My wife is prepping my daughter for home school. She was surprised that my daughter couldn’t identify one U.S. state. “We were supposed to learn last year in social studies,” my daughter said. Apparently, the teacher couldn’t get to it. While I am largely satisfied with what the public school teachers taught my daughter, the incident reminded me of something that happened late in the school year.
One Friday, my daughter asked about Napster. She knows that I have gotten songs from Napster and wanted to know about stealing music. Problem: Her confusion over the original Napster filing-sharing site and Napster 2.0, which sells music or offers it on subscription basis. Her fifth grade teacher was source of the confusion.
The kids were asked about the ethics of taking songs from Napster, which the teacher had explained offered the music without permission and with no compensation to the artists. That’s just lovely marketing for the now legal Napster, telling the kids it’s a site for sharing stolen music.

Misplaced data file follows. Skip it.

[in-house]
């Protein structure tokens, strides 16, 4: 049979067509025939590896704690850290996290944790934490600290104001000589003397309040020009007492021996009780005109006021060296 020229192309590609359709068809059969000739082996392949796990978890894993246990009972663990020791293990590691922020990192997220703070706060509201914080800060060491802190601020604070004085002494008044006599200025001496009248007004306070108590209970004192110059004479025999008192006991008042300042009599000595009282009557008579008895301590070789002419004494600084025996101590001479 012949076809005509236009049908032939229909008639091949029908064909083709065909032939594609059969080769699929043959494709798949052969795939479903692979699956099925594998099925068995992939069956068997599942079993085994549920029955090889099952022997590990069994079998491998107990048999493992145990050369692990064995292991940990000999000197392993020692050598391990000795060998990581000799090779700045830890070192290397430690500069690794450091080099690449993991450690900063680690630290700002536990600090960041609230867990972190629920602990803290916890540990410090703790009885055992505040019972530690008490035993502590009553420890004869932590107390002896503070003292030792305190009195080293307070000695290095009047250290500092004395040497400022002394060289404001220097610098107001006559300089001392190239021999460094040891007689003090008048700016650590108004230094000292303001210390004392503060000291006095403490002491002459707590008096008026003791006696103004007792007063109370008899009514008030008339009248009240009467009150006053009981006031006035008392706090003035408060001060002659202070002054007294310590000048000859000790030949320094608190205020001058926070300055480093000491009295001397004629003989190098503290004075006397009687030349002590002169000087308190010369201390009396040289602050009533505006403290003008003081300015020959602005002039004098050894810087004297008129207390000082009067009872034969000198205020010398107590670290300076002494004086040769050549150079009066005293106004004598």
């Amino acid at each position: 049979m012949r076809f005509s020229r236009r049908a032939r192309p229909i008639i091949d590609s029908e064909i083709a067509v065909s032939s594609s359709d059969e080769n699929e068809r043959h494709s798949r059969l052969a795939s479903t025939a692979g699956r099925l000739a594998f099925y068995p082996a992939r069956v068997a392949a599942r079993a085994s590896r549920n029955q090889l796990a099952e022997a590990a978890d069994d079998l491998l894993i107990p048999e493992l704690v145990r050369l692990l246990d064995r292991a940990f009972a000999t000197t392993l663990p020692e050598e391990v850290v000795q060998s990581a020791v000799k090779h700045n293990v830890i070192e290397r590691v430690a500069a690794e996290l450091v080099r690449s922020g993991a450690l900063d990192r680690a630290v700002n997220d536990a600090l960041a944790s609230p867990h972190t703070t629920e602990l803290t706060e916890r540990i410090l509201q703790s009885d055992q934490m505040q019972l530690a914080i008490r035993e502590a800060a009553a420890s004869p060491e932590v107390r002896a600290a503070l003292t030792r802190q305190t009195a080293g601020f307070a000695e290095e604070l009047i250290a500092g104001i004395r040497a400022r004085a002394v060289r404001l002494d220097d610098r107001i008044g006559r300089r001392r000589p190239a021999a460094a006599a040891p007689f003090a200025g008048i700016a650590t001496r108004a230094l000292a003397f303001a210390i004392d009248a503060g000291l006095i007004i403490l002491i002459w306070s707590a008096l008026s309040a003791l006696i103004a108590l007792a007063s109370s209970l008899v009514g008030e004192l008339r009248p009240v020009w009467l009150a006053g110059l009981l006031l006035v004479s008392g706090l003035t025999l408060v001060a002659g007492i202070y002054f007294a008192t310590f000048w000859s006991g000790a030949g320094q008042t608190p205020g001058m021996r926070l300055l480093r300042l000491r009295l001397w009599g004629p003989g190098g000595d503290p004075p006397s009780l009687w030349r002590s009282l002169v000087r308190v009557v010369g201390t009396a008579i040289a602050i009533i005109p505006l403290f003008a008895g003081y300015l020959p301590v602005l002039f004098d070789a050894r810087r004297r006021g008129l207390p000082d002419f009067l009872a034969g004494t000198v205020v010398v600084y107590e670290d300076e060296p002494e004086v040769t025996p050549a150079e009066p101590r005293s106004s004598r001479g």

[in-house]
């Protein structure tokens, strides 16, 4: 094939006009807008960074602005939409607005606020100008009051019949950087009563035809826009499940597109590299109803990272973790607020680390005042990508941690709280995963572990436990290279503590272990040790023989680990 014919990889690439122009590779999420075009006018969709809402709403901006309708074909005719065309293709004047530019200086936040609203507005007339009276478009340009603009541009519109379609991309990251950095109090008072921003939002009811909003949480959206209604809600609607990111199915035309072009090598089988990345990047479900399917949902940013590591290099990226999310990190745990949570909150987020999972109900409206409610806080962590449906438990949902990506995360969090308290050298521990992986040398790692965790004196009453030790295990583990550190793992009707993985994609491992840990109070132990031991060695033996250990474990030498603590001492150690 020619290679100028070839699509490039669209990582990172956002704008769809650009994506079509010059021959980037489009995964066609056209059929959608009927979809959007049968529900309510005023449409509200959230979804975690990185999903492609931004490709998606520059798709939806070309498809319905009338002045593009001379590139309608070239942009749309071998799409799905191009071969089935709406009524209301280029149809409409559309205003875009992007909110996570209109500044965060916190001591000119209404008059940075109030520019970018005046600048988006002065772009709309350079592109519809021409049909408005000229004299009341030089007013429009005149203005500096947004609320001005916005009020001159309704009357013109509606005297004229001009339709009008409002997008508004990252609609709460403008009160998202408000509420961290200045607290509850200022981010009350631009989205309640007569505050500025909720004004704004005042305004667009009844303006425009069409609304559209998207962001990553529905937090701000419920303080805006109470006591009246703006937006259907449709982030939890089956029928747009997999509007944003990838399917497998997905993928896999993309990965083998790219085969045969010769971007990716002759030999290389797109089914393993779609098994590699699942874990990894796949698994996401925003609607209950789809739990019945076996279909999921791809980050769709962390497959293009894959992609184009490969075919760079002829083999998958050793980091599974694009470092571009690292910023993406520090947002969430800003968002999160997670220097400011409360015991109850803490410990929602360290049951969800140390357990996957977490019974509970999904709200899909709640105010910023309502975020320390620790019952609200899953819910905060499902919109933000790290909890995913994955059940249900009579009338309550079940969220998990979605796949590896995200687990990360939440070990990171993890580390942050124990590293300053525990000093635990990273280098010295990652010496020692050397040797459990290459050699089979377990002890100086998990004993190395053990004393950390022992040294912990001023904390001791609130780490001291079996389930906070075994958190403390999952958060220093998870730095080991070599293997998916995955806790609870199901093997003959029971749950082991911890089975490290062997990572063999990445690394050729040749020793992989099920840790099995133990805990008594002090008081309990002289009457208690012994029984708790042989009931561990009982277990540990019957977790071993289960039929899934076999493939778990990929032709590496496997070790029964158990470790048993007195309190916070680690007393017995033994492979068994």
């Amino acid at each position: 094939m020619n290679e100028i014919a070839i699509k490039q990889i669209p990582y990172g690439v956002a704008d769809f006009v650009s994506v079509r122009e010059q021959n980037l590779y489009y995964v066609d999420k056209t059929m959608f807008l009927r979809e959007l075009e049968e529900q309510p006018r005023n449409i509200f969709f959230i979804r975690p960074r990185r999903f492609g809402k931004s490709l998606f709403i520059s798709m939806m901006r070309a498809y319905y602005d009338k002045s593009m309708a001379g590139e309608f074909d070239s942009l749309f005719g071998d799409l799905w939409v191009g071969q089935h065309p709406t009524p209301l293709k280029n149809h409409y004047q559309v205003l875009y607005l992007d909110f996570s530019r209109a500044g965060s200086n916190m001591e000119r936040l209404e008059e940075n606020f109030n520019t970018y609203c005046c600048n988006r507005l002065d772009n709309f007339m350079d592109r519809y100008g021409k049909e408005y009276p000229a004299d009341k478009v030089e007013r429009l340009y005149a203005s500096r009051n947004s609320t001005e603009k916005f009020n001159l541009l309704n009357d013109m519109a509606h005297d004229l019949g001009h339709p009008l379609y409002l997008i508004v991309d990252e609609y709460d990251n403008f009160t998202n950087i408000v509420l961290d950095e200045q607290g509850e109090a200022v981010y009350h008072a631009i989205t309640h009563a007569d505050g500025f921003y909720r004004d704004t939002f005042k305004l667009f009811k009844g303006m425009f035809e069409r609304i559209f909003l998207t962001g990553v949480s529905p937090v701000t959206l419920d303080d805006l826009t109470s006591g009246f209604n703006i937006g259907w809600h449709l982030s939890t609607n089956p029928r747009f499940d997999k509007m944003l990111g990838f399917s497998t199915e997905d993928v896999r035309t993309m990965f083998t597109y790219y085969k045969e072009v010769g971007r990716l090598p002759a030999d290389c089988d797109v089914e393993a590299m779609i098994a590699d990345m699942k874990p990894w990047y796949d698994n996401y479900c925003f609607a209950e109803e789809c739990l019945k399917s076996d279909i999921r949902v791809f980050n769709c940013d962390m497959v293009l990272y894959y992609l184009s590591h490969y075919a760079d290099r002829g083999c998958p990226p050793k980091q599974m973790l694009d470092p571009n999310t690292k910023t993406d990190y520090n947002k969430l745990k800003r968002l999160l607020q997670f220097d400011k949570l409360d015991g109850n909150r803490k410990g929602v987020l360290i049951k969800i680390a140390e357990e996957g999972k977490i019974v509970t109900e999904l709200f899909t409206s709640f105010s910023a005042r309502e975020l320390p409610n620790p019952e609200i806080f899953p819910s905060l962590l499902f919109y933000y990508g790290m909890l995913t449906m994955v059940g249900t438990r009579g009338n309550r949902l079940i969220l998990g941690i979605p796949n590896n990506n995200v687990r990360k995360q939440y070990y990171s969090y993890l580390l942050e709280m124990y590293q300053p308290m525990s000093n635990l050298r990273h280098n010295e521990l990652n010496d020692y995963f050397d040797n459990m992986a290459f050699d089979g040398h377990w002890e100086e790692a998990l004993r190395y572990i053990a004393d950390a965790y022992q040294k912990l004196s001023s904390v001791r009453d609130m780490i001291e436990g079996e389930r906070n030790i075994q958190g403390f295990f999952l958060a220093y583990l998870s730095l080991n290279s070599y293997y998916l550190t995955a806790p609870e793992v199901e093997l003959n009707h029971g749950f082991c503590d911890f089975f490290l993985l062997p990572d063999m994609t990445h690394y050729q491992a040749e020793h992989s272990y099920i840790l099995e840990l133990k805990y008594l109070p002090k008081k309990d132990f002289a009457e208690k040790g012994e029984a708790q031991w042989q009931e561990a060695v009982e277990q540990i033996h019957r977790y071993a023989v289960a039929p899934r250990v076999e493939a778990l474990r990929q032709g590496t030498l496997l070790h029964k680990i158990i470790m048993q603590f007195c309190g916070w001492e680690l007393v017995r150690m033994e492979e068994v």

My daughter said that many of the kids didn’t see a problem with file sharing because they reckoned that those people downloading the music would be more likely to buy albums. There is certainly research supporting this theory. My daughter took a harder line, reasoning that if the artists didn’t get paid, file sharing is stealing. Her concern about my possibly stealing music is why she gingerly asked about Napster.
I couldn’t deny having used the original Napster, particularly when working as a reporter I had some investigative cause. Back then, I loudly maintained that people would pay if given the option. Pay I do, now that online music stores like iTunes or Yahoo! are available.
I corrected the teacher’s misinformation, explaining to my daughter that Napster does in fact compensate somebody, usually the music labels rather than the artists directly, and that songs are sold with permission. We subscribe to Yahoo! music anyway, which makes moot the whole Napster debate. I also informed my daughter that I paid for every song we possess, whether on CD or iTunes download.
Photo Credit: Lens